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TC's Community School Celebrates Year One
A "moving up ceremony" for the inaugural kindergarten class represents a milestone in an evolving fairy tale
By Joe Levine
As a forum for debating some of the nation’s thorniest challenges, TC’s Cowin Conference Center is not always a place from which audiences exit smiling. But there were some early clues, one recent morning in late June, that the day’s featured event was going to be strictly feel-good.
One indicator was the stage microphones, most of which stood suspiciously low to the ground.
Another was the warm-up music – James Taylor singing Rogers and Hammerstein’s “Getting to Know You.”
There was the audience – an assortment of unmistakable moms and dads armed with cell phones and camcorders.
And then, of course, there were the guests of honor: 50 five- and six-year-olds, dressed in everything from tuxedos and gowns to shorts and sneakers, fidgeting, blinking, grinning, and ducking behind their friends.
“Good morning, boys and girls,” said Nancy Streim, TC’s Associate Vice President for School and Community Partnerships, whose microphone was at regulation height. “On behalf of Teachers College, I am thrilled to welcome you to the first moving up ceremony for the Teachers College Community School.”
The Moving Up Ceremony featured brief remarks by TCCS Founding Principal Jeanene Worrell-Breeden, who told the audience, “while schoolwide policies and programs set the stage for the instructional program, the real magic of education happens every day in every classroom.
“Our teachers are the school’s experts in the subjects they teach and in the patterns of learning of their students,” Worrell-Breeden said.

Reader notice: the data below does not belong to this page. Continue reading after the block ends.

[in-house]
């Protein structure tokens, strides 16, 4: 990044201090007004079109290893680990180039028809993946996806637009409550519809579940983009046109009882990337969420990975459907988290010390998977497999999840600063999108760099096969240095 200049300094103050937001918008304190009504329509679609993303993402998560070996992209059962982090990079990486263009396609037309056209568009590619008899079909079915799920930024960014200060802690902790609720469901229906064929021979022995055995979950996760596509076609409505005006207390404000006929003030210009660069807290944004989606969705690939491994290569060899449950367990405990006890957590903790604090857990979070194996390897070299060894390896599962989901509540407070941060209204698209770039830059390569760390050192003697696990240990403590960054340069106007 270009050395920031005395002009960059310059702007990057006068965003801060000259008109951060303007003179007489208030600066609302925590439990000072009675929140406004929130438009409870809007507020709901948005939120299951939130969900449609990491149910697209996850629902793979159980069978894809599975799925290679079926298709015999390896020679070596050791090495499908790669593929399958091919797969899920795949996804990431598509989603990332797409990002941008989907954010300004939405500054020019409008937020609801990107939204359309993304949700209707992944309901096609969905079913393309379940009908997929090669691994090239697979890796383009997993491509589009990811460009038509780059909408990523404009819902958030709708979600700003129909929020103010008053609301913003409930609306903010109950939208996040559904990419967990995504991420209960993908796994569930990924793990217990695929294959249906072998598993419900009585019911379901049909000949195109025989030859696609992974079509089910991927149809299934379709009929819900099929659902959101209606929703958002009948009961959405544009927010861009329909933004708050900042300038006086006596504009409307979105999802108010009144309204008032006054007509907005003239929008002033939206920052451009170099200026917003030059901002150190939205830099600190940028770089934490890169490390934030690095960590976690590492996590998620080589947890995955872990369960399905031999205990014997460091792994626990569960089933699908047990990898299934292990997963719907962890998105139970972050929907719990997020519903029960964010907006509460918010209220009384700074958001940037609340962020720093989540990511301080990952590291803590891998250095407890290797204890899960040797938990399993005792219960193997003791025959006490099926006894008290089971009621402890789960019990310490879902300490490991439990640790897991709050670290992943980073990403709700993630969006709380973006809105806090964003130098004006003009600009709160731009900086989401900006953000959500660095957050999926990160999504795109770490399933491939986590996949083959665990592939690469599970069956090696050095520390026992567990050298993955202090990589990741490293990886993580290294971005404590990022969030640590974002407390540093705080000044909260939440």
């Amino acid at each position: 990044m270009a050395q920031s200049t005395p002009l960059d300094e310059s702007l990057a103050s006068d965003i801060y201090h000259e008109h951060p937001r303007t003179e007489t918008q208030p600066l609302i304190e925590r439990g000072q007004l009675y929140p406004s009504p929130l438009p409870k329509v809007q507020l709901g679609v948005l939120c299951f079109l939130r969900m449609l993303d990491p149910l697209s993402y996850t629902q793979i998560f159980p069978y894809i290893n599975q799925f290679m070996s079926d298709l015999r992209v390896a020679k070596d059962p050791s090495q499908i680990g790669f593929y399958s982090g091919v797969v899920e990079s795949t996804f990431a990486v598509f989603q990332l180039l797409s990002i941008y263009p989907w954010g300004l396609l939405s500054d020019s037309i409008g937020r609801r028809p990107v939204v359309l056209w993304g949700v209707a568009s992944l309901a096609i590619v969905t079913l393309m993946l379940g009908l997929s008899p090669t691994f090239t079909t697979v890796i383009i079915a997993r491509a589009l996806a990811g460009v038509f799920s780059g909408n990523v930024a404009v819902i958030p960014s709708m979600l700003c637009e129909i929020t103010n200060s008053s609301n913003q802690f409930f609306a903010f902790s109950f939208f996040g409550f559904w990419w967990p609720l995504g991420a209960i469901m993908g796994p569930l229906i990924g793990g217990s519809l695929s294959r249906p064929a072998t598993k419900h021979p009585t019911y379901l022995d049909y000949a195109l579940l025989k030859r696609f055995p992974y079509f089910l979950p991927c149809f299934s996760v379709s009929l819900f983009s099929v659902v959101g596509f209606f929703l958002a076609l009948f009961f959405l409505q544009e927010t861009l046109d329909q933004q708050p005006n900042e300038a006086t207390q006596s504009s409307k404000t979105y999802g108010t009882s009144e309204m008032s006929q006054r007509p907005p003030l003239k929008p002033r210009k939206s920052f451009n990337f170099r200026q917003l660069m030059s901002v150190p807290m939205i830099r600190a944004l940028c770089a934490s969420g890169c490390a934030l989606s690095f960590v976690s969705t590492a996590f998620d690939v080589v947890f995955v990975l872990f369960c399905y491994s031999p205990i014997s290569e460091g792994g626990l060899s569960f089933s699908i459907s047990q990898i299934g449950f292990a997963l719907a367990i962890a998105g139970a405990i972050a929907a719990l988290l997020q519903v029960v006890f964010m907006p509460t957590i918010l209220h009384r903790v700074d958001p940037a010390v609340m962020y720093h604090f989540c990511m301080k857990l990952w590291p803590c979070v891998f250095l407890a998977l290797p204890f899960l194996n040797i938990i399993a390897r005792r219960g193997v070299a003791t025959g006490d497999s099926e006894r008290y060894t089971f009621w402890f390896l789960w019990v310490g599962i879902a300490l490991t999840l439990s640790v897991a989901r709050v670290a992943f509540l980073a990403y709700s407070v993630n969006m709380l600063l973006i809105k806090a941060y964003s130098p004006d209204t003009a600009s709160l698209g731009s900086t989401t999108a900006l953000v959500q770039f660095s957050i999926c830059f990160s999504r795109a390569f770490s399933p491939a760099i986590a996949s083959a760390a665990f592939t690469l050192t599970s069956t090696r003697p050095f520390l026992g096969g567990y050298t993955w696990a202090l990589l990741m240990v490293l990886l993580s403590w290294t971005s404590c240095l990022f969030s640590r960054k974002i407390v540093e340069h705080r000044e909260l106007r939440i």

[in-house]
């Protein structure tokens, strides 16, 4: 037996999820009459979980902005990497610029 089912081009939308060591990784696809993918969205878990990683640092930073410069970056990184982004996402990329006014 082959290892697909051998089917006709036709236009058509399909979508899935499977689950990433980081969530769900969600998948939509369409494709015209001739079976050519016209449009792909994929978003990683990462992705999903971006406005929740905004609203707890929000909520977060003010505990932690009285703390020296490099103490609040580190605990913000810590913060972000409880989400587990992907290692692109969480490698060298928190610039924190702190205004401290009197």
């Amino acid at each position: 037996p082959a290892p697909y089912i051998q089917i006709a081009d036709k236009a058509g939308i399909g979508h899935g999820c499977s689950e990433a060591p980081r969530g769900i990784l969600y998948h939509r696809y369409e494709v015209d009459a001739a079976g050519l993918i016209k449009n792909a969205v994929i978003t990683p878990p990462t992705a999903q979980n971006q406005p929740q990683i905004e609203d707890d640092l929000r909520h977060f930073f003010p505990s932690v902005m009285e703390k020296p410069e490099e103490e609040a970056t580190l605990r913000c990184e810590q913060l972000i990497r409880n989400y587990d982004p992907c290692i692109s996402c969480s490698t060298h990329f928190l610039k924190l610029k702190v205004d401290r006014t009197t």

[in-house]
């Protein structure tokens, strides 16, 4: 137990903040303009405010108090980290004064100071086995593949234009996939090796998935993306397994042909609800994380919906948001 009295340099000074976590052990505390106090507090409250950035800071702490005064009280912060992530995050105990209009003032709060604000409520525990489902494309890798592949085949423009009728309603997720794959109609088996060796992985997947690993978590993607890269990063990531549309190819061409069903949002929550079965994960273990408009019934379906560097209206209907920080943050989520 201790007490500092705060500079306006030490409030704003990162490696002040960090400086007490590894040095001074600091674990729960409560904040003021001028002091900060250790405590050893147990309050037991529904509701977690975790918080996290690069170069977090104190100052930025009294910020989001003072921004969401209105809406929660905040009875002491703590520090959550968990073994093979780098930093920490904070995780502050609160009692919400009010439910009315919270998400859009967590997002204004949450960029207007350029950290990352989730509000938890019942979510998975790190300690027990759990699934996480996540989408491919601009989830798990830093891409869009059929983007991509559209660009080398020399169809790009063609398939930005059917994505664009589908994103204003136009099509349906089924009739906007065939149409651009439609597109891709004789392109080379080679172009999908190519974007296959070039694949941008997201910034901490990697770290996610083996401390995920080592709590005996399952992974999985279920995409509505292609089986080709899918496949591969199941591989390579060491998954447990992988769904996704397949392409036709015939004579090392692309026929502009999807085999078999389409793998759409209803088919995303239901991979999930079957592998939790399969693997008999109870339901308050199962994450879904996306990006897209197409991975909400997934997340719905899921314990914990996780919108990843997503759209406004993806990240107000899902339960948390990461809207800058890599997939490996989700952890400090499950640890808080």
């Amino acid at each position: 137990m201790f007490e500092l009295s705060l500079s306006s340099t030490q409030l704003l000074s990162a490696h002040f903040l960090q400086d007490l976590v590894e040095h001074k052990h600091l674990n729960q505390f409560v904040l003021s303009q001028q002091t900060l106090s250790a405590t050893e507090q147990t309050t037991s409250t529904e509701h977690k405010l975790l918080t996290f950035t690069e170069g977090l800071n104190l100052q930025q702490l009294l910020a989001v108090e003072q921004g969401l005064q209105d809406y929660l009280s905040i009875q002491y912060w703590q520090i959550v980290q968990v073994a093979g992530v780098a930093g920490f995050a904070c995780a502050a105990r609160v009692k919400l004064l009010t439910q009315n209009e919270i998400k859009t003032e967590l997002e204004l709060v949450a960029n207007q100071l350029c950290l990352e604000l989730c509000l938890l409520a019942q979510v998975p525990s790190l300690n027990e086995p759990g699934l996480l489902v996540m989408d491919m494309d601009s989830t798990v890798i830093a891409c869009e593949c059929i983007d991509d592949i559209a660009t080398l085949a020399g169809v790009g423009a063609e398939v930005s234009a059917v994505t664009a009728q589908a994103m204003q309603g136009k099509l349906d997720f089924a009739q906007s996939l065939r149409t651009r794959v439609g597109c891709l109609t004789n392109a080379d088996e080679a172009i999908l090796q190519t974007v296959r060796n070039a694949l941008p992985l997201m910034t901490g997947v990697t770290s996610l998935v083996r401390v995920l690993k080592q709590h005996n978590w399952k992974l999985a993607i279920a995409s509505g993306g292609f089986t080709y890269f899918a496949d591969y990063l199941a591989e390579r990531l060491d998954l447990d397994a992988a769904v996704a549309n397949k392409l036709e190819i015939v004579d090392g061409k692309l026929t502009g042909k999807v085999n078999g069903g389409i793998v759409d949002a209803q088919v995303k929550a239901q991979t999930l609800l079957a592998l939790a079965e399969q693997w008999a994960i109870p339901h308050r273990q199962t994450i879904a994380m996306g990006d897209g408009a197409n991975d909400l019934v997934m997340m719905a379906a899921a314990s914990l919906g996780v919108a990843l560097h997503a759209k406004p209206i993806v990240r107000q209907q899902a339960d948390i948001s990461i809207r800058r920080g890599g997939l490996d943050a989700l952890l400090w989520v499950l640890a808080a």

The head of the school’s parent association, Tiffany Butts, also spoke, and there was some stage narration by the young students, followed by sing-along performances of “Marsupial Sue” (the story of a kangaroo in search of its identity, originally recorded by John Lithgow) and “Baby Beluga” (by Raffi, inspired by a whale he saw at an aquarium). But perhaps the most compelling story line of the morning was that of the school itself.
As Streim recounted, the ceremony represented the culmination of “a kind of fairy tale” that began when Susan Fuhrman arrived as TC’s tenth president in 2006, vowing to create a new school to help meet the area’s continuing need for education.
That dream evolved into reality when it converged with Columbia University’s agreement with Community Board 9 to create a new school for the children of Manhattanville. The New York City Department of Education gave its support, along with a broader cast of characters that included City Council members Robert Jackson and Inez Dickens, New York State Assemblymen Keith Wright, and Manhattan Borough President Scott Stringer. Streim also tipped her cap to TC education researcher Bill Stroud for introducing her to Worrell-Breeden.
There were many obstacles to be surmounted, Streim said, “but today here we are, celebrating a very happy ending – or I should say, beginning” – because this coming fall, the school, which will ultimately include grades PK-8, will move into a permanent home in West Harlem.
“It’s my honor and privilege to be associated with this spark of magic,” Streim concluded. “You parents have so much to be proud of in your children. I can’t wait to see what they have in store for us today and in the future.”
Published Thursday, Jul. 12, 2012